The study was guided by a conceptual framework for transition in practice described by Kelly.12 Kelly’s model indicates that transition in practice is understood only by examination of the context in which it takes place. According to Kelly, context includes the health care system, and professional, organizational, and community factors that influence what and how public health nurses practice. These categories of influences were used in data collection instruments and interpretation of findings.
Participants and Procedures
Eligibility criteria for the study included part-time or full-time employment as a public health nurse in Mississippi, RN licensure, and job responsibilities that entailed provision of PHN services at the local level in a staff or program coordination role. The public health system in the state of Mississippi is organized into nine public health districts. Public health nurses in these districts report to a chief district nurse in each district. The nine chief district nurses provided counts of eligible public health nurses working in each district. A corresponding number of survey packets and reminder cards were prepared for each district. The survey packet included a cover letter that described the study and confidentiality protections, a paper survey, and a stamped self-addressed envelope. Following approval by the Health Sciences Institutional Review Board (IRB) at the sponsoring university, the packets and reminder cards were distributed to the chief district nurses by the second author at a presentation at the state health department offices in April 2005. The presentation included a description of the study, the participant recruitment plan, and a short training on the protection of human subjects in research required by the IRB. Following the meeting, the chief district nurses distributed the survey packets to public health nurses in their districts. The chief district nurse also provided a reminder card to all public health nurses one week after the packets were distributed. Chief district nurses were not informed as to whether nurses completed the survey or not. The surveys were anonymous, and completion implied informed consent to participate.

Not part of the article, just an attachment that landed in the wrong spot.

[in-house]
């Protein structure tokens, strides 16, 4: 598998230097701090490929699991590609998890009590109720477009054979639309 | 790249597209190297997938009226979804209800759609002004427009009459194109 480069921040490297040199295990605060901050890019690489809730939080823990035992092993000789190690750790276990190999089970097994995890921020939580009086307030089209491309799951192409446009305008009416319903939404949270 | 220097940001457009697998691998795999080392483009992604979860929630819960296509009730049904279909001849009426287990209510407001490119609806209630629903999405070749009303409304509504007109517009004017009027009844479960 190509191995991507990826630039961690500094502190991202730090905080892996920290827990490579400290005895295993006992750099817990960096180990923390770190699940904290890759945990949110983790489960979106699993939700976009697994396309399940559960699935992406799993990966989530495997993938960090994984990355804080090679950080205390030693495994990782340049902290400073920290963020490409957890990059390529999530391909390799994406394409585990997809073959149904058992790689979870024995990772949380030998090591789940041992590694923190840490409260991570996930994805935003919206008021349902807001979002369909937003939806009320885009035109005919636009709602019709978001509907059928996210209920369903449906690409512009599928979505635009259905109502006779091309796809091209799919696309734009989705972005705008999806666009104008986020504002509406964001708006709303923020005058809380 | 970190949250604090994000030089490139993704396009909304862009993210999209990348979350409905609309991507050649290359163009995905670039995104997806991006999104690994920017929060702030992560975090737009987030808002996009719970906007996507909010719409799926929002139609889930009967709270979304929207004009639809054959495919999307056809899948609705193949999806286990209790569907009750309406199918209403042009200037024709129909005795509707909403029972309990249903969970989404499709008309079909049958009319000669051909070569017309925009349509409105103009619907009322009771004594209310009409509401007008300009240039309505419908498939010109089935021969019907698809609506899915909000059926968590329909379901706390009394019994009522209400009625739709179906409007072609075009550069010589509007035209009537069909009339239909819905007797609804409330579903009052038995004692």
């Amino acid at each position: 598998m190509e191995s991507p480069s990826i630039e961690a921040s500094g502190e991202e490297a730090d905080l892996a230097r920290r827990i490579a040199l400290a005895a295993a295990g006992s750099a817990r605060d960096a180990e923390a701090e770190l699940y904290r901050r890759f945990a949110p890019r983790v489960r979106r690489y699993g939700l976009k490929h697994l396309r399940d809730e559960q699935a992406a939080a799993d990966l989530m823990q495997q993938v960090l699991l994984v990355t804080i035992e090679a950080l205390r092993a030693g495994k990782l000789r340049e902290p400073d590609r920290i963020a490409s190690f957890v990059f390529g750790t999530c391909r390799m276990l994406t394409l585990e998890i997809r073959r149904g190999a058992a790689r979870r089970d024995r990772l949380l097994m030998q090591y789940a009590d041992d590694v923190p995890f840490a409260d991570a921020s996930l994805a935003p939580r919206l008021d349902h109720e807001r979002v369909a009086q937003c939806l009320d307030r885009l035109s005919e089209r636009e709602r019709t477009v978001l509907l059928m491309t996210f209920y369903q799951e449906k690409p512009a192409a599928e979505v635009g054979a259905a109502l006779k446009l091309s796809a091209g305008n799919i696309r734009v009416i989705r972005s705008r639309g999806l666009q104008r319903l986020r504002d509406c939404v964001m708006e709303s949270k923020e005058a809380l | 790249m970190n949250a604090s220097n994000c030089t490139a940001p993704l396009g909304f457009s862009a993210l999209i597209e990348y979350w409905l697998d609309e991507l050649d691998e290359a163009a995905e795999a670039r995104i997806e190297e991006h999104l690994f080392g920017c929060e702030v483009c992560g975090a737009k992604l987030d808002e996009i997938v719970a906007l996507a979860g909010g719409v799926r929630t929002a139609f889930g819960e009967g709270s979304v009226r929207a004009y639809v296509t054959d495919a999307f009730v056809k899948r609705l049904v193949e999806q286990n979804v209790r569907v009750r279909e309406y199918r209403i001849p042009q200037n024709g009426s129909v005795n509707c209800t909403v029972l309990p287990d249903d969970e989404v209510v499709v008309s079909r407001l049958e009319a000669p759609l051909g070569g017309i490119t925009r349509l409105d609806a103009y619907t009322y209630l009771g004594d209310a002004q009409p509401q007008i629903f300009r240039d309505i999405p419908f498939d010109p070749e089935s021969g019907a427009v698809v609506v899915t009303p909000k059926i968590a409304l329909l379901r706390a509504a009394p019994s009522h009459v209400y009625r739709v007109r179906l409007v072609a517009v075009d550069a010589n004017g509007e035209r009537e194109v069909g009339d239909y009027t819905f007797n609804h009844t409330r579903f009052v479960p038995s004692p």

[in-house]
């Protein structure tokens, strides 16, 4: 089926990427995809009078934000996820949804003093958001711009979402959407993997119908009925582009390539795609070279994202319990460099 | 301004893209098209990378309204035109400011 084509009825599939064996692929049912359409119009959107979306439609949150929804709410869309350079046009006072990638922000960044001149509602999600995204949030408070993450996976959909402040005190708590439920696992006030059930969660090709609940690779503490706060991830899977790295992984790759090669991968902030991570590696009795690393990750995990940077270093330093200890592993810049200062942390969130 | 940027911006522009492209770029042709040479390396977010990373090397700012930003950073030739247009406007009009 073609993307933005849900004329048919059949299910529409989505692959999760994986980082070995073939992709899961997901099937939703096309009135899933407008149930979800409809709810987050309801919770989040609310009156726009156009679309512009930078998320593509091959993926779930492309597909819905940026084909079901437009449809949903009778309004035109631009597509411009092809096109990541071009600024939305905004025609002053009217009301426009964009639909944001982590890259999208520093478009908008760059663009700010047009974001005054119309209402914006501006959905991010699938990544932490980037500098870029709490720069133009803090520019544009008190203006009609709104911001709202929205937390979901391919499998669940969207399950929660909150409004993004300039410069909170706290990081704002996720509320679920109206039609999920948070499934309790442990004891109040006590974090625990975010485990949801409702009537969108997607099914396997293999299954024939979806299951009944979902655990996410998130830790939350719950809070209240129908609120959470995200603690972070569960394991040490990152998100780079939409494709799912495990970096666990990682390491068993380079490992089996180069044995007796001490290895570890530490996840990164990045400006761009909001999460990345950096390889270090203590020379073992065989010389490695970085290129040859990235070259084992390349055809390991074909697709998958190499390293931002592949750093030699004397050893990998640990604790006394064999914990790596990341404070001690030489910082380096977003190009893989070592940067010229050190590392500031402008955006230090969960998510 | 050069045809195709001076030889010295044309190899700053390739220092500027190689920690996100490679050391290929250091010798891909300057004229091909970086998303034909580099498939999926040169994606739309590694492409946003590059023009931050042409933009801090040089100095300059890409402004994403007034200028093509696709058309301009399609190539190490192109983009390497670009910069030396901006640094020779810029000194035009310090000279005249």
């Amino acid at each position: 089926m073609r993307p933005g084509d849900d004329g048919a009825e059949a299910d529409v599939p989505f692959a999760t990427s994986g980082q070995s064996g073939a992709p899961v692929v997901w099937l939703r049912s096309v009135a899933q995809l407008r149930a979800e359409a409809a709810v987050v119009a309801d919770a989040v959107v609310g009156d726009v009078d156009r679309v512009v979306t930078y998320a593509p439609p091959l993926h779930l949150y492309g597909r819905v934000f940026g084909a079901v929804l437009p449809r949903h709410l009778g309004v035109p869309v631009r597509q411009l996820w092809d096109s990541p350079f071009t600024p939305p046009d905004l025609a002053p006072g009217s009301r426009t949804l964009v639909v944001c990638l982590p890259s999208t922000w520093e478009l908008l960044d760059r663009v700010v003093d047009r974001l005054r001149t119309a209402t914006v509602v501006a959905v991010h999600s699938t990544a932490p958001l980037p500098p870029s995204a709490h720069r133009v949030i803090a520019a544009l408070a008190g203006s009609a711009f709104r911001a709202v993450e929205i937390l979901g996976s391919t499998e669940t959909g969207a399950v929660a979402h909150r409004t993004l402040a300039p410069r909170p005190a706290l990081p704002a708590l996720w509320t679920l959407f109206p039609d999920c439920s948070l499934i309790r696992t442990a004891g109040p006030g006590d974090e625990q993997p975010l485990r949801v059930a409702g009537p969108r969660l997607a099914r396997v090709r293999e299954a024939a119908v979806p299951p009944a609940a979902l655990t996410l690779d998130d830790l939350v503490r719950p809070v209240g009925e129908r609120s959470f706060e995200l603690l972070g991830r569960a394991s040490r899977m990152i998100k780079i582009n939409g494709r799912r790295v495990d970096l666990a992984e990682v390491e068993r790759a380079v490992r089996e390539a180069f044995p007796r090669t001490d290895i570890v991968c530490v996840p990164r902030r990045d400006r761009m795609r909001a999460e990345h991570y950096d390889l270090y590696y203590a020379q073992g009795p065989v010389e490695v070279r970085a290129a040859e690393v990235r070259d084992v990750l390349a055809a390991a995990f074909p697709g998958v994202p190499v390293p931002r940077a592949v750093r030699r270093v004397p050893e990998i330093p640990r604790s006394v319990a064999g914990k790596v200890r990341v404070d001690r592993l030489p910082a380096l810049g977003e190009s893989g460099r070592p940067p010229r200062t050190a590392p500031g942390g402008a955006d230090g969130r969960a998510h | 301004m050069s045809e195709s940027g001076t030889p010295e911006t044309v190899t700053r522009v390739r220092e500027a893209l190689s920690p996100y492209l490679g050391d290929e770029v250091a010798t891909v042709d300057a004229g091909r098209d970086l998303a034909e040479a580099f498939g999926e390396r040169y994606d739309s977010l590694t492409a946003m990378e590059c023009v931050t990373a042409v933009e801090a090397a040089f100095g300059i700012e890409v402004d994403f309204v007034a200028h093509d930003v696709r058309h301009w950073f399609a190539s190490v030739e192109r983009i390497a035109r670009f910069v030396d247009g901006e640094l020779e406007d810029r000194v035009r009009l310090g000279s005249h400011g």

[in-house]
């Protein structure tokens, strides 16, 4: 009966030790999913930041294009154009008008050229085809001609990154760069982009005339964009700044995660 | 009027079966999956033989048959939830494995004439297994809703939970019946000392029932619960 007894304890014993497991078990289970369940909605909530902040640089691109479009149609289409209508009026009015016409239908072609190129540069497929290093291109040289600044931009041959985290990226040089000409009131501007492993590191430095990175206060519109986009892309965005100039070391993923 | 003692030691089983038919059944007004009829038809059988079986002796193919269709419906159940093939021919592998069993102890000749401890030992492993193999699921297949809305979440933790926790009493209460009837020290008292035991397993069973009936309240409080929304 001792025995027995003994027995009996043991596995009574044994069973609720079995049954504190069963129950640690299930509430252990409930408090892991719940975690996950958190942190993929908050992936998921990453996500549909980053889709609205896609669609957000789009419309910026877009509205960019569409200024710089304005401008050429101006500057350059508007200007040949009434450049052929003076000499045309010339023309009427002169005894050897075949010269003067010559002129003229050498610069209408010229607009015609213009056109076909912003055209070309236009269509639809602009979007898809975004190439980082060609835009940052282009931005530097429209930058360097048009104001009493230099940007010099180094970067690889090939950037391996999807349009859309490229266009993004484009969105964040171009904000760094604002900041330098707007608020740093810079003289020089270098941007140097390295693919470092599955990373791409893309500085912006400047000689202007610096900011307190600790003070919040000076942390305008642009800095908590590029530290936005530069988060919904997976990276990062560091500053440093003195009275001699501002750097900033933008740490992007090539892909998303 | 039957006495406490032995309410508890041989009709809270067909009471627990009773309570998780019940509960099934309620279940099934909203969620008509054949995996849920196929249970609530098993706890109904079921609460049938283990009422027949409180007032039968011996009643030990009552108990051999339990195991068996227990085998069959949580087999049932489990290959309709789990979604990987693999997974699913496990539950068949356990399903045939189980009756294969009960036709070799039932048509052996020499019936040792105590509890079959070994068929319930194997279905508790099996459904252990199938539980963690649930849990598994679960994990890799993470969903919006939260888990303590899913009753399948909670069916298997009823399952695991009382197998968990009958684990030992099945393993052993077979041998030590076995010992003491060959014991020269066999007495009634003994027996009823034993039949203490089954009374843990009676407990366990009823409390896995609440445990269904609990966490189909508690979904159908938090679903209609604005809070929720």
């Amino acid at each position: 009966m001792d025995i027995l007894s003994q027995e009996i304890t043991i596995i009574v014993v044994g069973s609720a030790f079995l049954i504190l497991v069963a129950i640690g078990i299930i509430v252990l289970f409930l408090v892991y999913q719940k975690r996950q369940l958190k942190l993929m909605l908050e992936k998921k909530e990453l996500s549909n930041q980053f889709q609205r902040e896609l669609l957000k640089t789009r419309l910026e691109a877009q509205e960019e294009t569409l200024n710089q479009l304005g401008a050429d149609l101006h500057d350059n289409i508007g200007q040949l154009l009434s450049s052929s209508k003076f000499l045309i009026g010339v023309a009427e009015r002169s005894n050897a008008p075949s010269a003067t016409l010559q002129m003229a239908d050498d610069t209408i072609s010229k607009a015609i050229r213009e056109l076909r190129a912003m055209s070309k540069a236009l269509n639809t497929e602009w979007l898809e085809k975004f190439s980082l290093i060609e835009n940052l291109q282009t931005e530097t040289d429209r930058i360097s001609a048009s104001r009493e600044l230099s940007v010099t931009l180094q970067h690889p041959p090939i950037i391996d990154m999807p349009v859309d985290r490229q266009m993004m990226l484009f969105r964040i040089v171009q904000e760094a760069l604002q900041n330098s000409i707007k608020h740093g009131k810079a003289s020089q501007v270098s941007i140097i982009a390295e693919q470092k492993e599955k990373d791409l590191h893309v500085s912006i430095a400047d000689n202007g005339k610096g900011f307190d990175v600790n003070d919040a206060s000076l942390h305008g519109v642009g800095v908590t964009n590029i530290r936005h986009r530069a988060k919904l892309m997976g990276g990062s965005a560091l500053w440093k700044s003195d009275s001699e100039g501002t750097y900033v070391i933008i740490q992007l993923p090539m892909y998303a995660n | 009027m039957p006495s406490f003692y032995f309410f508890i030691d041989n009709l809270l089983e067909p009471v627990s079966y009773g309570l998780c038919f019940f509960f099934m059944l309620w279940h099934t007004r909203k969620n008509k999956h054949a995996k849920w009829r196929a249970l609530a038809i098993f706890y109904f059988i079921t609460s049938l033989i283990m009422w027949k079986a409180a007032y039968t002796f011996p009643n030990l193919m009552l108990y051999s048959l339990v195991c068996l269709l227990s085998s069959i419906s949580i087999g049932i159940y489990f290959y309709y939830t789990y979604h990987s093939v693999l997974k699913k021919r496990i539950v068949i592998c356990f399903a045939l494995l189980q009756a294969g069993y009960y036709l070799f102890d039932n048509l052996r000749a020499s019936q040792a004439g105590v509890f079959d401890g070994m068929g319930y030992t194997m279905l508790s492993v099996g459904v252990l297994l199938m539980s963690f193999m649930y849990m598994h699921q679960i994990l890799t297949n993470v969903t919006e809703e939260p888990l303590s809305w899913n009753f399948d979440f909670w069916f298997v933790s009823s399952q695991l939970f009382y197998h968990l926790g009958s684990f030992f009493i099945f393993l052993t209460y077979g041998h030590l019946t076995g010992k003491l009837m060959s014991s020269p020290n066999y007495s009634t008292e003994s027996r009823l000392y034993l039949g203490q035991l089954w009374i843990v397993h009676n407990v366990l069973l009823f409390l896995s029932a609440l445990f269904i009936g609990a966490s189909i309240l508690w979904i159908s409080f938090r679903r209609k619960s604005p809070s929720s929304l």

The survey used in this study was nearly identical to one created for a previous study of public health nurses in Wisconsin.9 The original survey was based on information gathered by the second author in a two-round Delphi survey of 19 experts in PHN practice and education. Experts were chosen randomly from membership lists of the Association of State and Territorial Directors of Nursing and the Association of Community Health Nurse Educators. Experts provided information on the qualities of public health nursing practice change and major factors influencing that change. The survey booklet for this study included eight multiple choice questions, seven open-ended questions, eight demographic questions, and three questions with multiple-scaled response sets using 4-point or 5-point Likert-type scales. Public health nurses with five or more years of experience in their local health department were asked to provide responses to all survey questions. Less experienced public health nurses were asked to provide responses to the open-ended questions and demographic questions.